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Henry Graham lives the life of a playboy. When his lawyer tells him one day that his lifestyle has consumed all his funds, he needs an idea to avoid climbing down the social ladder. So he intends to marry a rich woman and - murder her.
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WELFARE shows the nature and complexity of the welfare system in sequences illustrating the staggering diversity of problems that constitute welfare: housing, unemployment, divorce, medical... See full summary »
Nick is desperate, holed up in a cheap hotel, suffering from an ulcer and convinced that a local mobster wants him killed. He calls Mikey, his friend since childhood, but when Mikey arrives, Nick won't let him in: his moods swing. So begins a long night as Mike tries to take care of Nick, calm him down and get him out of town. Their sojourn - on foot and in a city bus - takes them to a bar, a club, toward a movie theater, to the cemetery where Nick's mom is buried, and to Nick's girlfriend's apartment. Tempers fray and the friendship is tested. Meanwhile, a hit man who's getting information from someone is indeed looking for Nick.Written by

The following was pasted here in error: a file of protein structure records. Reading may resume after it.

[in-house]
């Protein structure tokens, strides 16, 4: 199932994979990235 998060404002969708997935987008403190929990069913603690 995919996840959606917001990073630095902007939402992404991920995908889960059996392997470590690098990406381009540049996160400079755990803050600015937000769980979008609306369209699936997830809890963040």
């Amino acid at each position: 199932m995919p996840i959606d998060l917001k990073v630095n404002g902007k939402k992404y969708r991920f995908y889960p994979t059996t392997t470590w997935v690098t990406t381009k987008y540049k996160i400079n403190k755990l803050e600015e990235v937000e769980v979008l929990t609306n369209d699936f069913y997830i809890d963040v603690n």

A great film! Though I have yet to see any of Elaine May's other films, I find that this one quickly puts her on an eccentric list of directors. Anyone who's a Casavettes (or Falk) fan must see. A nice tight character driven study. Oddly enough; might be grouped with Wings Of Desire (Wenders) and Requiem For A Dream (Aronofsky); though without the mystical elements. In fact, anyone who appreciates Aronofsky (PI, Requiem, etc.) might find this rather satisfying. Understood there were continuity glitches, but found these to be rather endearing; though I'm unsure whether May intended these to be illustrative of certain a character mindset or not. If this were the case I could also see a certain brief parallel to Momento (Nolan), which also brings in Insomnia. If any of these references ring a pleasant bell, find this film; it's worth it.
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